One of the first people to mess around with visual cues and flavor perception was H.C. Moir, a Scottish analytic chemist working at a baked-goods factory in 1930s Glasgow. Present-day sensory scientists cite Moir's 1936 article ("Some Observations on the Appreciation of Flavor in Foodstuffs"), published in the British technical journal Chemistry and Industry, as the first to document how the color of a food shapes our experience of its flavor. (For instance, this nifty article by Crossmodal Lab's Charles Spence touts: "ever since the seminal observations of Moir in the 1930s, researchers have known that changing the color of a food or beverage can change its perceived taste/flavour.")
Most scientists who cite Moir don't go into any detail about his experiments, and (just guessing here) probably haven't read his article. And, really, why would they? In the intervening decades, there have been dozens, if not hundreds, of studies published about the role of visual cues in flavor perception, using much more sophisticated techniques, producing much more formidable results. Scientific conventions prescribe preserving the honor of first discovery in the crowded footnotes, but there's no obligation to engage with this dustiest of data. (And Moir may not even fully deserve the credit he gets as pioneer. In his article, he credits Mr. Rendle of Chivers & Son -- a manufacturer of marmalades, fruit preserves, and jellies-- with developing the method of "testing 'palates'" that he describes.)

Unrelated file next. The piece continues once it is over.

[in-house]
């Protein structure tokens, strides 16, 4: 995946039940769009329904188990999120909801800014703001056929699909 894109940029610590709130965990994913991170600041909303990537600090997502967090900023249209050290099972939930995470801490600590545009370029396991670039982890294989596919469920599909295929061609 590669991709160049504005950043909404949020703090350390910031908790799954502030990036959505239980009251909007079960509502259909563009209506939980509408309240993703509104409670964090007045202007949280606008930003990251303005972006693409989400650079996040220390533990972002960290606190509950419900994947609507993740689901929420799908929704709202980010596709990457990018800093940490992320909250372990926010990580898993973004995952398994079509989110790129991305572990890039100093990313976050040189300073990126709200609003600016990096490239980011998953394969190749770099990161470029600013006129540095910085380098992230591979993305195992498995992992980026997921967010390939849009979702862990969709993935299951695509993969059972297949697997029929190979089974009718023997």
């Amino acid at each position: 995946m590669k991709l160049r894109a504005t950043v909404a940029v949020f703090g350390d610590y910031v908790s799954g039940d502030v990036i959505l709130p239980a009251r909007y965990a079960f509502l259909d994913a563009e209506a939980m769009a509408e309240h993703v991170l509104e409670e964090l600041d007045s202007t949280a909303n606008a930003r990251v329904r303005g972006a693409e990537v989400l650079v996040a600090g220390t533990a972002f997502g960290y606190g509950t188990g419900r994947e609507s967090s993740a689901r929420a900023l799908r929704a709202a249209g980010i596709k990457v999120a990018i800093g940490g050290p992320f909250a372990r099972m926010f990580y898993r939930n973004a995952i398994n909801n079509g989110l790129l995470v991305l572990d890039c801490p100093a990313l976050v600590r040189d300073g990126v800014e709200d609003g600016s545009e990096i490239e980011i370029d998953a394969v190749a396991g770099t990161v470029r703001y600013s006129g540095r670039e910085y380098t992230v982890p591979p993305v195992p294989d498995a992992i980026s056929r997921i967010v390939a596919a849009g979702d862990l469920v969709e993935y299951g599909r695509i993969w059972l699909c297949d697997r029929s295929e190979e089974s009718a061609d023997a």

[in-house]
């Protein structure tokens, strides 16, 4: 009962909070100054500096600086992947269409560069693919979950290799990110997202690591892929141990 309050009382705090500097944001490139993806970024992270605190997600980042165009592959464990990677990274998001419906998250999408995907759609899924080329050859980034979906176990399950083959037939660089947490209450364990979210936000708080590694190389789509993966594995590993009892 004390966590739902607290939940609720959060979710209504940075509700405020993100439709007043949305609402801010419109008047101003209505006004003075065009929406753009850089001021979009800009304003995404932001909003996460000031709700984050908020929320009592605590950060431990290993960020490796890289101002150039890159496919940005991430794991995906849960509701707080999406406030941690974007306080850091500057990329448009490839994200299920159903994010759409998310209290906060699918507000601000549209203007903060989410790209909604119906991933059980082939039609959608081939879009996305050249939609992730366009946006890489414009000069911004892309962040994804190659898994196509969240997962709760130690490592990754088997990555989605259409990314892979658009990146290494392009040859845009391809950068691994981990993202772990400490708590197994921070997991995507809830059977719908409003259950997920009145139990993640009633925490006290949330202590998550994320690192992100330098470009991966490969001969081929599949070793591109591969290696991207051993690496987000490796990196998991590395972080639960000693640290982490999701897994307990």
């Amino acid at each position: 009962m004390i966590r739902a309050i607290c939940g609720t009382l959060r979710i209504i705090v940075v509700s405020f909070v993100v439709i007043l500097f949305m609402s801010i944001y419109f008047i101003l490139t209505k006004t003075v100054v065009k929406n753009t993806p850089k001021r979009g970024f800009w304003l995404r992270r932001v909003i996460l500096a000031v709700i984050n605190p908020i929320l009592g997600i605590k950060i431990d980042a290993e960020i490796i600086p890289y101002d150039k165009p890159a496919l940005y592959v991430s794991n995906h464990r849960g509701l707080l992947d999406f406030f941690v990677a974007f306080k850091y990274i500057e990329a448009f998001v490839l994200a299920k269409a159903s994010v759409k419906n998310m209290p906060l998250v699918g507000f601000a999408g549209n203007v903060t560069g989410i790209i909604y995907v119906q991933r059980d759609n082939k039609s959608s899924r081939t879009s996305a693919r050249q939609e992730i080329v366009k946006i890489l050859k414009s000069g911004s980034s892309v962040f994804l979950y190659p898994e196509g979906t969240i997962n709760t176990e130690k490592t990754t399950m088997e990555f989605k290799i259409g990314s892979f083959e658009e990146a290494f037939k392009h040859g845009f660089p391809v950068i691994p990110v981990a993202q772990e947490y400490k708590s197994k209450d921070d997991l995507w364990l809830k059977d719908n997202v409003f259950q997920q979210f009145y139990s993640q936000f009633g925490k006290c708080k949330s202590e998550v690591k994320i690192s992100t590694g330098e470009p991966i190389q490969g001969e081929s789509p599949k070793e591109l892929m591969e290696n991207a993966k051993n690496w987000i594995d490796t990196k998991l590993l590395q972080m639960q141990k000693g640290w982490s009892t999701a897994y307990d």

Stomping around in the bibliographic basement, however, can sometimes enrich our understanding of how we got to now -- the interlinked networks of interests, institutions, ideologies, technologies, materials, and living, working bodies that underlie the production of scientific facts.
So, with all that said, who was H.C. Moir, and what exactly is his story?
It's rather difficult to find any solid information on Moir, but when he wrote his article, I'm fairly certain that he was the director and chief chemist at William Beattie, Ltd., a Scottish wholesale bakery. That is, he was not a psychologist, psychophysicist, or physiologist trained to observe and measure human sensory responses to stimuli. He was an industrial analytic chemist, and the research that he describes did not take place in the controlled setting of an academic laboratory, but rather on the factory floor, with workers in his bakery as his subjects.